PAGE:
Labrador Passage | Canoeroots Magazine | Rapid Media
Tradional gear for 2014 Labrador Passage expedition Photo: Courtesy Peter Marshall

Most unique canoe expedition of 2014

 This summer two men will embark what might be the most unique canoe expedition of the year.

Using only non-synthetic equipment, the paddlers will retrace a 600-kilometer historic route through Labrador, a remote province on the eastern coast of Canada.

Classic gear, such as a waxed canvas tent, cloth rain gear and a cedar canvas canoe, will be used, doubling the weight on an already treacherous route.

Setting out in June with their traditional gear, Peter Marshall and Andrew Morris will retrace Mina Hubbard's historic 1905 canoe journey through Labrador, filming a documentary along the way.

Mina set out to complete the doomed exploratory route of her husband’s 1903 canoe expedition. “Her husband’s team had paddled up the wrong river and it turned into a horrible ordeal for two and a half months. It’s an inhospitable and hilly wilderness, with long portages,” says Marshall. Mina’s husband died of starvation awaiting assistance.

Marshall, who has paddled more than 10,000 kilometers in Canada’s north, had been looking for a new kind of trip when this route caught his eye.

“On all long trips, I’ve been equipped with big, Royalex canoes, GoreTex nylon, the most lightweight material and top-of-the-line tents. When I read about old times, I can’t help but feel as if I’m cheating,” says Marshall.

“It’s very suiting that this trip with a traditional aesthetic is a historic route as well,” he adds.

Their canvas tent alone will weigh between 30 to 40 pounds—four times as much as a four-season tent, Marshall points out. After a rainy night, it will weigh even more. The expedition’s rain gear is waxed canvas, much different than one-pound, two-ounce breathable nylon, Marshall adds.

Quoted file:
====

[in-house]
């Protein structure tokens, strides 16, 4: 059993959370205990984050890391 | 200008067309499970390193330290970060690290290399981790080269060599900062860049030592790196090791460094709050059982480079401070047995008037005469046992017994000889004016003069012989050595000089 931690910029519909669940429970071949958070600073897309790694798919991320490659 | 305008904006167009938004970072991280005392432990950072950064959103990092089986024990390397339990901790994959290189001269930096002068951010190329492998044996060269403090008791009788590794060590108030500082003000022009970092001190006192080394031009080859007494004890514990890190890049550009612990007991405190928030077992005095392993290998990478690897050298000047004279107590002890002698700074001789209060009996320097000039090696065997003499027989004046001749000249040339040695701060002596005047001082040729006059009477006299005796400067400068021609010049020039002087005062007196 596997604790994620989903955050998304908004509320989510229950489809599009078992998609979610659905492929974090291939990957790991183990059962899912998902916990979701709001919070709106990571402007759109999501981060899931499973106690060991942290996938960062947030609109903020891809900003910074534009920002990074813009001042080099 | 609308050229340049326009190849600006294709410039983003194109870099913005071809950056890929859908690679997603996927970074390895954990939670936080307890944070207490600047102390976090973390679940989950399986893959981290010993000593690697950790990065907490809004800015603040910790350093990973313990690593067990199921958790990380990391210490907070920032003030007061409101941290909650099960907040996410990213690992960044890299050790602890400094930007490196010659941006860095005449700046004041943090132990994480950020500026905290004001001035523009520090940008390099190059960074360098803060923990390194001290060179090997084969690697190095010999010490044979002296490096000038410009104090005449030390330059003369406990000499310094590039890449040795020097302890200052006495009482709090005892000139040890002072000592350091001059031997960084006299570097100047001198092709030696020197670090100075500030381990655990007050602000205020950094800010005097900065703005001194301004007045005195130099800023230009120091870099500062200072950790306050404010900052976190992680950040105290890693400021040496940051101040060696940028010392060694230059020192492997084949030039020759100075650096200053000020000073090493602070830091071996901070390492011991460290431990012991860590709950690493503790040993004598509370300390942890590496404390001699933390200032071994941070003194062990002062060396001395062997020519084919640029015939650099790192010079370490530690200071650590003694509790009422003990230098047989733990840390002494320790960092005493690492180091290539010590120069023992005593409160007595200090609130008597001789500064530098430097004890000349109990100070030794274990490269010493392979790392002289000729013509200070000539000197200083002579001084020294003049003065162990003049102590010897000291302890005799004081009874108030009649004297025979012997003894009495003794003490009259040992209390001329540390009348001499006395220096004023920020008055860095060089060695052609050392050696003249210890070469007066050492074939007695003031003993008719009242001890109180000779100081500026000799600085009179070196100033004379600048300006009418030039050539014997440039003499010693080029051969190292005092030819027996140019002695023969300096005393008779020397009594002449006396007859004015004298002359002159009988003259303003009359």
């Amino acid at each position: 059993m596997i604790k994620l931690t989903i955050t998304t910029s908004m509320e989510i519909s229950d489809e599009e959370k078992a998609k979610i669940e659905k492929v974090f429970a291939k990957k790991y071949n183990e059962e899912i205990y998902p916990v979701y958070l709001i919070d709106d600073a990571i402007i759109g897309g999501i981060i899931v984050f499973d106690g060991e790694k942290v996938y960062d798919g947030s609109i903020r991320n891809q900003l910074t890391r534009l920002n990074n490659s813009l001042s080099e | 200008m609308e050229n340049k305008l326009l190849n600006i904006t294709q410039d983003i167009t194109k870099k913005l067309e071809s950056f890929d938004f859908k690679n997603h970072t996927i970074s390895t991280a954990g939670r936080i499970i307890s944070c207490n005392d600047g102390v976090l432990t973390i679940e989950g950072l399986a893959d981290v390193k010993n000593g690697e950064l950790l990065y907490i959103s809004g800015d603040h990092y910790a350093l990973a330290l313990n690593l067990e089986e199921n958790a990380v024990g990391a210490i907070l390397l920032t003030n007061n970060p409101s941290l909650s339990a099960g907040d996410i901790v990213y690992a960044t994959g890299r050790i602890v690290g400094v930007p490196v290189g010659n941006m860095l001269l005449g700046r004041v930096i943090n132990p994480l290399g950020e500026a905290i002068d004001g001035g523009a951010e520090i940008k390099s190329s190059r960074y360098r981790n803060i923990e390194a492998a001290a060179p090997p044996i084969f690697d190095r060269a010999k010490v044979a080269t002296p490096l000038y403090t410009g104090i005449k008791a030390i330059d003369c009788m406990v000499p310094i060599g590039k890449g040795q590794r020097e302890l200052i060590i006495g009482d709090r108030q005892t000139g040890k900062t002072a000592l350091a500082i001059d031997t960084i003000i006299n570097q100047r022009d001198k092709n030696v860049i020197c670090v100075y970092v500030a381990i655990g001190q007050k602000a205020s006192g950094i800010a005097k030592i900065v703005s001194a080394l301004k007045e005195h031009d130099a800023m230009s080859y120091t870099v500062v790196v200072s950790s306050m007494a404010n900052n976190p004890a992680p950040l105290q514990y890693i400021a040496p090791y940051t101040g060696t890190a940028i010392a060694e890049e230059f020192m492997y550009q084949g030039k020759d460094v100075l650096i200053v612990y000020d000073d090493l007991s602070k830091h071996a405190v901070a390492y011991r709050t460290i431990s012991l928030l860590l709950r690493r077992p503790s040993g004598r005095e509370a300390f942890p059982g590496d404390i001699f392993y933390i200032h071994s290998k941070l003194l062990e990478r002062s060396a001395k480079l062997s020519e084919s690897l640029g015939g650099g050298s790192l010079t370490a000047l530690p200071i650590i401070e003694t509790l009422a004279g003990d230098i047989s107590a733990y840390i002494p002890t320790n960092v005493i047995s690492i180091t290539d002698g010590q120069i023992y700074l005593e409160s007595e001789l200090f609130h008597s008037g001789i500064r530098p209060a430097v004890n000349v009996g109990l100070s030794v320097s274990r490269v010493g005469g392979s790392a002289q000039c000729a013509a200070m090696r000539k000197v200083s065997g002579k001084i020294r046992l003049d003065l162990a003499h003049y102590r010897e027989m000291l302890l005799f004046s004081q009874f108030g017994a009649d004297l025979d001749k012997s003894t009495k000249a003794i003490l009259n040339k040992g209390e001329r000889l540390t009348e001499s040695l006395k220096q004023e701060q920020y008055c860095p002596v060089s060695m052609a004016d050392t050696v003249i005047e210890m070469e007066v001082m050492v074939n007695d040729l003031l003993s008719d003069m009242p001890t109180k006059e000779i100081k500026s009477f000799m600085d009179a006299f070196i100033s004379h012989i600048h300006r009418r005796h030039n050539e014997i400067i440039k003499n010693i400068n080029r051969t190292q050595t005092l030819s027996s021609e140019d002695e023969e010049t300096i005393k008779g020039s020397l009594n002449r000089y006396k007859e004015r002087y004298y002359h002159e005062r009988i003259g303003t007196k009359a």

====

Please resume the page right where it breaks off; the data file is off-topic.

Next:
The two men will do their cooking over a campfire stove that Marshall made himself at a welding shop.

Much of the equipment used has been handmade by local craftspeople. “That was one of the ways the trip evolved, we realized that we couldn’t go to REI and buy this stuff, so we’re reaching out to people who still make it.”

The exception to tradition will be in the safety gear. “We both have serious girlfriends and mothers who want us to come back,” jokes Marshall. Their first aid kit will be full of modern supplies and they’ll bring a satellite phone and SPOT messenger to check in as well.

The PFDs will also be 21st century technology. “No cork life vests, I looked into it but it didn’t seem like it was going to work,” says Marshall.

He expects the route will take 40 to 45 days to complete, however they’re packing for 50 in case filming or the added weight in equipment slows them.

Watch the teaser for the documentary below or learn more at



Preview of Labrador Passage #1 from Peter Marshall on Vimeo.


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